You are not currently logged in.
Access JSTOR through your library or other institution:
If You Use a Screen ReaderThis content is available through Read Online (Free) program, which relies on page scans. Since scans are not currently available to screen readers, please contact JSTOR User Support for access. We'll provide a PDF copy for your screen reader.
Effects of Simulated Microgravity on the Development and Maturation of Dissociated Cortical Neurons
Alessio Crestini, Cristina Zona, Pierluigi Sebastiani, Massimo Pieri, Valentina Caracciolo, Lorenzo Malvezzi-Campeggi, Annamaria Confaloni and Silvia Di Loreto
In Vitro Cellular & Developmental Biology. Animal
Vol. 40, No. 5/6 (May - Jun., 2004), pp. 159-165
Published by: Society for In Vitro Biology
Stable URL: http://www.jstor.org/stable/4295545
Page Count: 7
You can always find the topics here!Topics: Neurons, Microgravity, Simulations, Cultured cells, Neuroglia, Cell culture techniques, Reactive oxygen species, Cell aggregates, Fluorescence, Astrocytes
Were these topics helpful?See somethings inaccurate? Let us know!
Select the topics that are inaccurate.
Since scans are not currently available to screen readers, please contact JSTOR User Support for access. We'll provide a PDF copy for your screen reader.
Preview not available
Although a wealth of evidence supports the hypothesis that some functions of the nervous system may be altered during exposure to microgravity, the possible changes in basic neuronal physiology are not easy to assess. Indeed, few studies have examined whether microgravity affects the development of neurons in culture. In the present study, a suspension of dissociated cortical cells from rat embryos were exposed to 24 h of simulated microgravity before plating in a normal adherent culture system. Both preexposed and control cells were used after a period of 7-10 d in vitro. The vitality and the level of reactive oxygen species of cultures previously exposed did not differ from those of normal cultures. Cellular characterization by immunostaining with a specific antibody displayed normal neuronal phenotype in control cells, whereas pretreatment in simulated microgravity revealed an increase of glial fibrillary acidic protein fluorescence in the elongated stellate glial cells. Electrophysiological recording indicated that the electrical properties of neurons preexposed were comparable with those of controls. Overall, our results indicate that a short time of simulated microgravity preexposure does not affect dramatically the ability of dissociated neural cells to develop and differentiate in an adherent culture system.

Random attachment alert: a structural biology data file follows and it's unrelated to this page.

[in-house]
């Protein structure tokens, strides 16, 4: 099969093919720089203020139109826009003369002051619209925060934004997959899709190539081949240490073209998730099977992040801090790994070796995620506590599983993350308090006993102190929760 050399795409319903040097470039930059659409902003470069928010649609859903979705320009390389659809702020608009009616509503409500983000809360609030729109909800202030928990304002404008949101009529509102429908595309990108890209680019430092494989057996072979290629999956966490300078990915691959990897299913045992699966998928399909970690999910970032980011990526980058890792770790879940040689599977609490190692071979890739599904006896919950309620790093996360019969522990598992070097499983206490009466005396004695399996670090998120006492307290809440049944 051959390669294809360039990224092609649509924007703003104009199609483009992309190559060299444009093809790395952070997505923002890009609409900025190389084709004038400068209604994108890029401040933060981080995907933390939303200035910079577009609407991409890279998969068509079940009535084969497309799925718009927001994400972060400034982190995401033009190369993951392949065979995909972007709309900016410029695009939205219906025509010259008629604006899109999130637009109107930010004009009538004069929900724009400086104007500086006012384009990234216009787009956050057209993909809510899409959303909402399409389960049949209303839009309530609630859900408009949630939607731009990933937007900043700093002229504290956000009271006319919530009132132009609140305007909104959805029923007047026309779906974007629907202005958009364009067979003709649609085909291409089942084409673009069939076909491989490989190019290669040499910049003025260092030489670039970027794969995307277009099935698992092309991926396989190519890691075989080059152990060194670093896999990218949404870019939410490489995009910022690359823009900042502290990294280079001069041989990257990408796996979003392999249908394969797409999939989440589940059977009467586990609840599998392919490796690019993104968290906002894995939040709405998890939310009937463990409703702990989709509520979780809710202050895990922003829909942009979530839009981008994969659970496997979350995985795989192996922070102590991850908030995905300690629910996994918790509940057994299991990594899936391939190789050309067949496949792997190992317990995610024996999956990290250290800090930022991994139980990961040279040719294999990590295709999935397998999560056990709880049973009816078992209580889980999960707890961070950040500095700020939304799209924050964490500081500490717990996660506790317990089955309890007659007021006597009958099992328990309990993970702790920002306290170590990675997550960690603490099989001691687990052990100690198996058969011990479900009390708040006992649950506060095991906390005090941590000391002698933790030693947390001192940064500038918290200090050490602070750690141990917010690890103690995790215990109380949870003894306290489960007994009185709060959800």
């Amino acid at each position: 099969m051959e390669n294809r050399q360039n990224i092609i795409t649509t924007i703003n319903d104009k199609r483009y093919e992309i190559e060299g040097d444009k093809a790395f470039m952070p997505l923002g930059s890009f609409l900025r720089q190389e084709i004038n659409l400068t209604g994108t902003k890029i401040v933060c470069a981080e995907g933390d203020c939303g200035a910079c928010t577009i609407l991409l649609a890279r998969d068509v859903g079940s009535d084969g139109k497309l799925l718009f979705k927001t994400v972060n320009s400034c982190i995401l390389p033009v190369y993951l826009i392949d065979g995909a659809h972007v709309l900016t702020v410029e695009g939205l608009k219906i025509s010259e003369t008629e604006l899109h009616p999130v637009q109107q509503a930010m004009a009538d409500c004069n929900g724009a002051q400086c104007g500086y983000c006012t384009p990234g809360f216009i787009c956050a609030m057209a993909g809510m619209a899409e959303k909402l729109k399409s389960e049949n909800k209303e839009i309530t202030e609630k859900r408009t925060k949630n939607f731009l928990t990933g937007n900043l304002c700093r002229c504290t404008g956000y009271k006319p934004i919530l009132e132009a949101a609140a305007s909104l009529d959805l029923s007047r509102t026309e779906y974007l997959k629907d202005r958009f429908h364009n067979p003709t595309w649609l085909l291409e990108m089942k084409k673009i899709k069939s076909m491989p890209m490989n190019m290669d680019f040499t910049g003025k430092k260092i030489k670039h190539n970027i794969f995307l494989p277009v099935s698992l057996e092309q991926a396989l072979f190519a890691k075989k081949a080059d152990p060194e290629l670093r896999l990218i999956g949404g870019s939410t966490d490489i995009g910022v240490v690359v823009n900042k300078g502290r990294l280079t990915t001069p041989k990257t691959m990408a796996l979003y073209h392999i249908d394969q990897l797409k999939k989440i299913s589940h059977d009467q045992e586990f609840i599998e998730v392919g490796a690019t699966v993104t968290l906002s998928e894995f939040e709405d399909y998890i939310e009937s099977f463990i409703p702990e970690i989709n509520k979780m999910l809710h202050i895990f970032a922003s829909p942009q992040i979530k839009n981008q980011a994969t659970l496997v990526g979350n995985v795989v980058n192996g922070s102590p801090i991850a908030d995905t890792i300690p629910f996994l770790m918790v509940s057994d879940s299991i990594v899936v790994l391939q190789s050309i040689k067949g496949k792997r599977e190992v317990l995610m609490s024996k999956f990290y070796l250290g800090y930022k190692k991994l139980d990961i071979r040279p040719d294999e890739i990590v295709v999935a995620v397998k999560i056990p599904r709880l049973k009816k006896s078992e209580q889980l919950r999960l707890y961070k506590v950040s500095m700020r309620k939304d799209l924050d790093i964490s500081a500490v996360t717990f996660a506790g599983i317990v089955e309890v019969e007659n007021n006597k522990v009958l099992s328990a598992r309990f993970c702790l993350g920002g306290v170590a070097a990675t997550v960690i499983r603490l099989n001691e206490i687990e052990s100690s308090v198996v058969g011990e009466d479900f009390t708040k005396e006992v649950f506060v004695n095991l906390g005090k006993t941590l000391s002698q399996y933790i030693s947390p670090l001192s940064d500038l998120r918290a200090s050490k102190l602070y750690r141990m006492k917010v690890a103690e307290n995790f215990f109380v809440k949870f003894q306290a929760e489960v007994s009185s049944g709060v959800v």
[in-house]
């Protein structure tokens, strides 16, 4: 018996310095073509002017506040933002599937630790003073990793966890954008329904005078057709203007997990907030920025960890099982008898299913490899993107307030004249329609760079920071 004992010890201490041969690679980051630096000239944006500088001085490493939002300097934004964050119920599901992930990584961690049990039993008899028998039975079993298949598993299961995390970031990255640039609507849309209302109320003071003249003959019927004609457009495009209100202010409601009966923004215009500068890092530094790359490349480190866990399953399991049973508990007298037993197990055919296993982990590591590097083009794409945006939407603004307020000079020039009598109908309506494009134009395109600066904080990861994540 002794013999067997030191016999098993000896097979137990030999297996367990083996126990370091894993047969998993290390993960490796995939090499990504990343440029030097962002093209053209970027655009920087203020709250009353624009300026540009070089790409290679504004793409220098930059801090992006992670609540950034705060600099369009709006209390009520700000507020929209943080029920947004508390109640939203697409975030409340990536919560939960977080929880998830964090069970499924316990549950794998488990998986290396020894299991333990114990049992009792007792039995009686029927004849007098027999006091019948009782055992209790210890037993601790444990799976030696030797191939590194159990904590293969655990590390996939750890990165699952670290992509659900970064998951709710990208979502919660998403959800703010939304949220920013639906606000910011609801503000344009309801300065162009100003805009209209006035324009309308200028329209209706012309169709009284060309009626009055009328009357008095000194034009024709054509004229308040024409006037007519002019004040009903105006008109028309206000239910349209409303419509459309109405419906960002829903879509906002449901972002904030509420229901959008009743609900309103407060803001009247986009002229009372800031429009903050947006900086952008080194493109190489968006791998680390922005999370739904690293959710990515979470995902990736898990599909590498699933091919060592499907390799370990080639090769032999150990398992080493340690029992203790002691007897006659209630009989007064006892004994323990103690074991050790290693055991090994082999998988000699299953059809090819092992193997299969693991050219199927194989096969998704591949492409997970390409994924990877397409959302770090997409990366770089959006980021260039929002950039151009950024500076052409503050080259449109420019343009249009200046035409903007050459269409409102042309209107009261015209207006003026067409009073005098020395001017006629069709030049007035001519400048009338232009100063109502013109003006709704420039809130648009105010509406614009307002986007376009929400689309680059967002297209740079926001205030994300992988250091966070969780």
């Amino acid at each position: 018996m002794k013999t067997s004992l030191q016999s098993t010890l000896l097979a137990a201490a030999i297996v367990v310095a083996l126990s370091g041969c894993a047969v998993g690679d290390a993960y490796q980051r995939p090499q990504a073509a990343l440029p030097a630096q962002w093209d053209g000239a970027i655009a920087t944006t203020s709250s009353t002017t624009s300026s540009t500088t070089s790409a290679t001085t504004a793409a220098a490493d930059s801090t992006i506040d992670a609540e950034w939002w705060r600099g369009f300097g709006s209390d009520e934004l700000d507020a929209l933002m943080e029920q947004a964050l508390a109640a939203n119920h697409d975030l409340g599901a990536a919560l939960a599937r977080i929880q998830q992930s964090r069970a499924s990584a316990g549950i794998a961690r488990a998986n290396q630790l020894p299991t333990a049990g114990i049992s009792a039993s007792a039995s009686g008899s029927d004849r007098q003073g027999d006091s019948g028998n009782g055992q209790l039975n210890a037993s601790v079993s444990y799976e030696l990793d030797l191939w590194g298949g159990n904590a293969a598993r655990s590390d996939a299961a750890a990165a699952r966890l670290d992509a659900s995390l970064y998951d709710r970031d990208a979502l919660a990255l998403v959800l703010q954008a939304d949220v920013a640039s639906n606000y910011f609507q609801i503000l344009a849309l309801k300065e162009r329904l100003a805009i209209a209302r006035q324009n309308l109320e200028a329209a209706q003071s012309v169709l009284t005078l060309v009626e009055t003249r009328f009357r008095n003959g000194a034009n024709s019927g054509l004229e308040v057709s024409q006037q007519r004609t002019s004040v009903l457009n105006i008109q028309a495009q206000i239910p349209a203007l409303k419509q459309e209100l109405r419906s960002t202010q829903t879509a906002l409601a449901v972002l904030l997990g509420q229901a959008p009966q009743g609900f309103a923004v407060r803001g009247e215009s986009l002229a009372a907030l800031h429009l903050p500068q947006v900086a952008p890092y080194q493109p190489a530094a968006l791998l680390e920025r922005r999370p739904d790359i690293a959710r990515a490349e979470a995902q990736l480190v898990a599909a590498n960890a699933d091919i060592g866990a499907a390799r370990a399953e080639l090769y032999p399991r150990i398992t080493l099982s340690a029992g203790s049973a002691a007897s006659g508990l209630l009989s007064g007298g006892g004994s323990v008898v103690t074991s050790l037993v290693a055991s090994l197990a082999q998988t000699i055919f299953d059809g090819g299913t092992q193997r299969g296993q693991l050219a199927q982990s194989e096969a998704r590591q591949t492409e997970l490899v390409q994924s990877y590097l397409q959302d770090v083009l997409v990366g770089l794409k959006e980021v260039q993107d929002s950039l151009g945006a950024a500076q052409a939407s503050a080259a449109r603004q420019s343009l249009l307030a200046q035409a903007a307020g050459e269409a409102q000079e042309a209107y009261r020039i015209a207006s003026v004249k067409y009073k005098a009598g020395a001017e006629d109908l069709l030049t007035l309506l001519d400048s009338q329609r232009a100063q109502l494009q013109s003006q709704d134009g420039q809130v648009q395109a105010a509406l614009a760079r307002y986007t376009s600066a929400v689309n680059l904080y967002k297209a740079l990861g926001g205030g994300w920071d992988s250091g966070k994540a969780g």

In Vitro Cellular & Developmental Biology. Animal © 2004 Society for In Vitro Biology